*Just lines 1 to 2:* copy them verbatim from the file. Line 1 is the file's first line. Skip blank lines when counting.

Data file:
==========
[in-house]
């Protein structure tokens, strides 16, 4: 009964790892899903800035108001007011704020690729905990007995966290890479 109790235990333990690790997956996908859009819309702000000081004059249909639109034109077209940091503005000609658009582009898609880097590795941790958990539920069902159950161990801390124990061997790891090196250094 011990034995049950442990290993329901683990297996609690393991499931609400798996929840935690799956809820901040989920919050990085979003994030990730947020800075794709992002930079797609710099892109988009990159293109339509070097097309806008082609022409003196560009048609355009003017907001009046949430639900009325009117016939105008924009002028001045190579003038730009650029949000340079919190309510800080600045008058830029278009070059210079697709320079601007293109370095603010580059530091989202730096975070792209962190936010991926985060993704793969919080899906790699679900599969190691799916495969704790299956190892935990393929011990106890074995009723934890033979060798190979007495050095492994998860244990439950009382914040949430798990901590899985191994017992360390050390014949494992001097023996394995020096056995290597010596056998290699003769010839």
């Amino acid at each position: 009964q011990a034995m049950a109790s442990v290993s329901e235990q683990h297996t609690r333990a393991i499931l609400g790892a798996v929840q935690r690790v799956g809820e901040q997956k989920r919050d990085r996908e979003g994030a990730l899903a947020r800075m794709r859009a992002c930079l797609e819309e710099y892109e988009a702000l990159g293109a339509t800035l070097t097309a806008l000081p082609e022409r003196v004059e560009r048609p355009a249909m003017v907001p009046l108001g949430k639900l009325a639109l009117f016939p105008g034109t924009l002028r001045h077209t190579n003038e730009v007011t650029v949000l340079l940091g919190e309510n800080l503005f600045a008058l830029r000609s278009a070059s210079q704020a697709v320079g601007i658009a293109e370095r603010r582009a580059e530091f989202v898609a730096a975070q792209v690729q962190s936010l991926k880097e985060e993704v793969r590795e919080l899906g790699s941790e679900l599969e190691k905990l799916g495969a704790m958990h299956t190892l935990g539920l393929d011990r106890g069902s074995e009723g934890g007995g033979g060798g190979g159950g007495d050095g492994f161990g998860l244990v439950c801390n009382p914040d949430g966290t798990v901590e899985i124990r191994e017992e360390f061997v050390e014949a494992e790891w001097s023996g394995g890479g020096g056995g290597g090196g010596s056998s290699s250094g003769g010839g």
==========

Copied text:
[in-house]
């Protein structure tokens, strides 16, 4: 009964790892899903800035108001007011704020690729905990007995966290890479 109790235990333990690790997956996908859009819309702000000081004059249909639109034109077209940091503005000609658009582009898609880097590795941790958990539920069902159950161990801390124990061997790891090196250094 011990034995049950442990290993329901683990297996609690393991499931609400798996929840935690799956809820901040989920919050990085979003994030990730947020800075794709992002930079797609710099892109988009990159293109339509070097097309806008082609022409003196560009048609355009003017907001009046949430639900009325009117016939105008924009002028001045190579003038730009650029949000340079919190309510800080600045008058830029278009070059210079697709320079601007293109370095603010580059530091989202730096975070792209962190936010991926985060993704793969919080899906790699679900599969190691799916495969704790299956190892935990393929011990106890074995009723934890033979060798190979007495050095492994998860244990439950009382914040949430798990901590899985191994017992360390050390014949494992001097023996394995020096056995290597010596056998290699003769010839």